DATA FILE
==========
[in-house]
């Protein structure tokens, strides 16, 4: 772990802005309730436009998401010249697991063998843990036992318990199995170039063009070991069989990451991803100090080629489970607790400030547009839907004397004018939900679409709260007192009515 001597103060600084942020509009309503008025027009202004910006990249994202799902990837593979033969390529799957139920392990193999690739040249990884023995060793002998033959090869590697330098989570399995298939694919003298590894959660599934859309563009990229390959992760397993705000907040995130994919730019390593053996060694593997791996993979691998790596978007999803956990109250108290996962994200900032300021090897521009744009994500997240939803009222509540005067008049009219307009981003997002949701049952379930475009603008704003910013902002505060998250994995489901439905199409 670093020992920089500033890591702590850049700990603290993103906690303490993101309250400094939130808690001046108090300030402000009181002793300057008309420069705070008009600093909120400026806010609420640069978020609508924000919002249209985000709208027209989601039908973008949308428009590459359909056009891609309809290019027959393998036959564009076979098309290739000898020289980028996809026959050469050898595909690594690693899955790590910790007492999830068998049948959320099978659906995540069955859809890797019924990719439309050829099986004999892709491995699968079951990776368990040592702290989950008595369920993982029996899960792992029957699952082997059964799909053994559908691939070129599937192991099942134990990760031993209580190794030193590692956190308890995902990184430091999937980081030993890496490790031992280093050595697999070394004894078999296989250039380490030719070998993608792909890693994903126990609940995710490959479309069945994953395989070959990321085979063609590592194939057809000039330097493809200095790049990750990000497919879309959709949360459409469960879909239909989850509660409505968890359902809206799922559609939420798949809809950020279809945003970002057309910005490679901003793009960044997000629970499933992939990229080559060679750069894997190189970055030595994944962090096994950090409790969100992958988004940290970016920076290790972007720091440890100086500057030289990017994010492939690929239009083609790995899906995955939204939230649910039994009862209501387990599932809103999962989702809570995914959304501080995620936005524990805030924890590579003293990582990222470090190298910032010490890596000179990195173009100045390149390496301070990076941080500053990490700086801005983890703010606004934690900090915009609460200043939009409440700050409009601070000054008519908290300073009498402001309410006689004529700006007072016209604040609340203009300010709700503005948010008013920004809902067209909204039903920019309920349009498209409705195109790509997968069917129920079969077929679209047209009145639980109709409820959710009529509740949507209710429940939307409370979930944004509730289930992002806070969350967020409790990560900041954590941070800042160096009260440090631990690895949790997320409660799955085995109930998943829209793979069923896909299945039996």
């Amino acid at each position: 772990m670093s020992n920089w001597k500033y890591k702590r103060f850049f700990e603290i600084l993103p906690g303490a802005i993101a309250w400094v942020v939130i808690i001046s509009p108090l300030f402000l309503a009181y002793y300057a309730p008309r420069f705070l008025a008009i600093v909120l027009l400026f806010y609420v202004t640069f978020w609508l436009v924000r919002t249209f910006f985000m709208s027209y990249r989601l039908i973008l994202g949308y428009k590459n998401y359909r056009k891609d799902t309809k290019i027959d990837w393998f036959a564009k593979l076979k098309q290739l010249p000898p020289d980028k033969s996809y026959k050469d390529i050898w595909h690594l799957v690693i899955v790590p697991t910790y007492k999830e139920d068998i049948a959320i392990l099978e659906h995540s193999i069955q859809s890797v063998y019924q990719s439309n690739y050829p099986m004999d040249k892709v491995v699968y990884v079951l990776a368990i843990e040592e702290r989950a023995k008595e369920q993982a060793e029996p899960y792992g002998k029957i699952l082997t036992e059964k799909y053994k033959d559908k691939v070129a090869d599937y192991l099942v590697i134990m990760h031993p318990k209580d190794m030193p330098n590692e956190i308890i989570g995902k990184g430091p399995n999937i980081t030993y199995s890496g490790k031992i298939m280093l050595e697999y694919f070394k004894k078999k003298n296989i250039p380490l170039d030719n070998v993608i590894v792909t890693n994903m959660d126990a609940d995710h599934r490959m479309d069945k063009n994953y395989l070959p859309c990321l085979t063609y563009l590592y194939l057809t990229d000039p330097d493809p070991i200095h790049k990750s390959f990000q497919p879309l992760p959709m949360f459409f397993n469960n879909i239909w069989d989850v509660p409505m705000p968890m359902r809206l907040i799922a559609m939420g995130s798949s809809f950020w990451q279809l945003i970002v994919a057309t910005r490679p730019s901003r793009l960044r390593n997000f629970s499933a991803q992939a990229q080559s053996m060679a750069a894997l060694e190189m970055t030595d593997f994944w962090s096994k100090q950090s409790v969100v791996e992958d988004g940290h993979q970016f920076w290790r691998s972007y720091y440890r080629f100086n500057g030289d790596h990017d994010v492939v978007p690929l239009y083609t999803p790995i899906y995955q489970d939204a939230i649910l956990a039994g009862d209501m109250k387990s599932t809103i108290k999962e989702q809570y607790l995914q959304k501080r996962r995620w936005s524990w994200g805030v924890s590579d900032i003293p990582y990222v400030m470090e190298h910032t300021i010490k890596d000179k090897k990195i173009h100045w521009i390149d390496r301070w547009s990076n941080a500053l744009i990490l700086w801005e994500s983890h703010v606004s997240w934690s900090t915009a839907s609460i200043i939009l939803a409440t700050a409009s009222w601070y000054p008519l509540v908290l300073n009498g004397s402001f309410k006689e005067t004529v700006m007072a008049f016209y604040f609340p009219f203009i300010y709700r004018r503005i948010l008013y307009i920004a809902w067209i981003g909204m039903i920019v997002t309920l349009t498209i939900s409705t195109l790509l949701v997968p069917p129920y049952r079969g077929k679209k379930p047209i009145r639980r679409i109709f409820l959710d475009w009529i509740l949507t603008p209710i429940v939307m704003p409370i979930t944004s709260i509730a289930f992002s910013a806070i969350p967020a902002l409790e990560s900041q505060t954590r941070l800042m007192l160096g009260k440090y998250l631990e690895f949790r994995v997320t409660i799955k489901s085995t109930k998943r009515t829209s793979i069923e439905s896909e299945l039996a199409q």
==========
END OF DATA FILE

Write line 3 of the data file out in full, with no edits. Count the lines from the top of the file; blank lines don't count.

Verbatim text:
């Amino acid at each position: 772990m670093s020992n920089w001597k500033y890591k702590r103060f850049f700990e603290i600084l993103p906690g303490a802005i993101a309250w400094v942020v939130i808690i001046s509009p108090l300030f402000l309503a009181y002793y300057a309730p008309r420069f705070l008025a008009i600093v909120l027009l400026f806010y609420v202004t640069f978020w609508l436009v924000r919002t249209f910006f985000m709208s027209y990249r989601l039908i973008l994202g949308y428009k590459n998401y359909r056009k891609d799902t309809k290019i027959d990837w393998f036959a564009k593979l076979k098309q290739l010249p000898p020289d980028k033969s996809y026959k050469d390529i050898w595909h690594l799957v690693i899955v790590p697991t910790y007492k999830e139920d068998i049948a959320i392990l099978e659906h995540s193999i069955q859809s890797v063998y019924q990719s439309n690739y050829p099986m004999d040249k892709v491995v699968y990884v079951l990776a368990i843990e040592e702290r989950a023995k008595e369920q993982a060793e029996p899960y792992g002998k029957i699952l082997t036992e059964k799909y053994k033959d559908k691939v070129a090869d599937y192991l099942v590697i134990m990760h031993p318990k209580d190794m030193p330098n590692e956190i308890i989570g995902k990184g430091p399995n999937i980081t030993y199995s890496g490790k031992i298939m280093l050595e697999y694919f070394k004894k078999k003298n296989i250039p380490l170039d030719n070998v993608i590894v792909t890693n994903m959660d126990a609940d995710h599934r490959m479309d069945k063009n994953y395989l070959p859309c990321l085979t063609y563009l590592y194939l057809t990229d000039p330097d493809p070991i200095h790049k990750s390959f990000q497919p879309l992760p959709m949360f459409f397993n469960n879909i239909w069989d989850v509660p409505m705000p968890m359902r809206l907040i799922a559609m939420g995130s798949s809809f950020w990451q279809l945003i970002v994919a057309t910005r490679p730019s901003r793009l960044r390593n997000f629970s499933a991803q992939a990229q080559s053996m060679a750069a894997l060694e190189m970055t030595d593997f994944w962090s096994k100090q950090s409790v969100v791996e992958d988004g940290h993979q970016f920076w290790r691998s972007y720091y440890r080629f100086n500057g030289d790596h990017d994010v492939v978007p690929l239009y083609t999803p790995i899906y995955q489970d939204a939230i649910l956990a039994g009862d209501m109250k387990s599932t809103i108290k999962e989702q809570y607790l995914q959304k501080r996962r995620w936005s524990w994200g805030v924890s590579d900032i003293p990582y990222v400030m470090e190298h910032t300021i010490k890596d000179k090897k990195i173009h100045w521009i390149d390496r301070w547009s990076n941080a500053l744009i990490l700086w801005e994500s983890h703010v606004s997240w934690s900090t915009a839907s609460i200043i939009l939803a409440t700050a409009s009222w601070y000054p008519l509540v908290l300073n009498g004397s402001f309410k006689e005067t004529v700006m007072a008049f016209y604040f609340p009219f203009i300010y709700r004018r503005i948010l008013y307009i920004a809902w067209i981003g909204m039903i920019v997002t309920l349009t498209i939900s409705t195109l790509l949701v997968p069917p129920y049952r079969g077929k679209k379930p047209i009145r639980r679409i109709f409820l959710d475009w009529i509740l949507t603008p209710i429940v939307m704003p409370i979930t944004s709260i509730a289930f992002s910013a806070i969350p967020a902002l409790e990560s900041q505060t954590r941070l800042m007192l160096g009260k440090y998250l631990e690895f949790r994995v997320t409660i799955k489901s085995t109930k998943r009515t829209s793979i069923e439905s896909e299945l039996a199409q």